The supporting cast, including Vince Vieluf and Phil Buckman as Andy's friends, contribute to the film's comedic elements, providing relief and humor throughout the story.

Themes and Messages

"An American Werewolf in Paris" explores themes of love, destiny, and the battle between humanity and inner demons. The film delves into the idea of being consumed by one's darker side, a common theme in werewolf lore. The romance between Andy and Serafine adds a dimension of human connection and the power of love to overcome curses and monsters.

An American Werewolf in Paris

Reception and Legacy

Upon its release, "An American Werewolf in Paris" received mixed reviews. While some appreciated its blend of genres and the creative use of special effects, others felt it fell short of the original's charm and effectiveness.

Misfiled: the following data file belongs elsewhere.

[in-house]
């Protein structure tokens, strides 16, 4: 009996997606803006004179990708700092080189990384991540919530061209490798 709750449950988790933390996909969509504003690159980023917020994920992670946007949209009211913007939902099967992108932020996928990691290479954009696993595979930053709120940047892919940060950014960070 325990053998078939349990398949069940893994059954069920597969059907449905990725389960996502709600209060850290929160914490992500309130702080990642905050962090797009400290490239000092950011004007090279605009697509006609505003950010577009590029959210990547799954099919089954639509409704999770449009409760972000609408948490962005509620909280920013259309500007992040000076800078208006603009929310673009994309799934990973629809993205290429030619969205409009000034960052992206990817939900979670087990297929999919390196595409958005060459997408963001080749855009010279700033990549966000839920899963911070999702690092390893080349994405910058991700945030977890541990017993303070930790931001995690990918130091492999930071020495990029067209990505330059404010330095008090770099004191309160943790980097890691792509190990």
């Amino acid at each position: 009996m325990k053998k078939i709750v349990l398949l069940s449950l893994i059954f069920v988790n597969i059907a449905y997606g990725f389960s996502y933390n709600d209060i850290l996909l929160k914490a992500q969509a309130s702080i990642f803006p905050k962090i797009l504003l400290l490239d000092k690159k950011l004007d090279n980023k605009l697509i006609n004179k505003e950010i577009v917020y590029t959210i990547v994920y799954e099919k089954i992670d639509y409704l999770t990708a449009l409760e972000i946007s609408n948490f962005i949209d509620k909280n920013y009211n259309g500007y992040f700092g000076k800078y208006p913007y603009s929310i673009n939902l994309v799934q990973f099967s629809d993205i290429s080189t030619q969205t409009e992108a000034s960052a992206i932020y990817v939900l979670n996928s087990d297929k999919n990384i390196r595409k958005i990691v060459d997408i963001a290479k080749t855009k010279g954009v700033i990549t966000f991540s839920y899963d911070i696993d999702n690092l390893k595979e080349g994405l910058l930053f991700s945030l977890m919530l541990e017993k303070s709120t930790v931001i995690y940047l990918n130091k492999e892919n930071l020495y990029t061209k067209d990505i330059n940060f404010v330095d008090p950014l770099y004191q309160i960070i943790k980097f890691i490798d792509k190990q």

However, the film has gained a cult following over the years, with fans appreciating its unique take on the werewolf genre and its blend of horror with comedic and romantic elements.


"An American Werewolf in Paris" stands as an intriguing addition to the werewolf film genre. Its blend of horror, comedy, and romance offers a different perspective on the classic monster story. While it may not have achieved the critical acclaim of its predecessor, Anthony Waller's film provides an entertaining and unique experience.

The film's setting in Paris, combined with its special effects and performances, creates a memorable piece of cinema that continues to find appreciation among fans of the genre. For those seeking a horror film with a twist of humor and romance, "An American Werewolf in Paris" is a journey worth taking.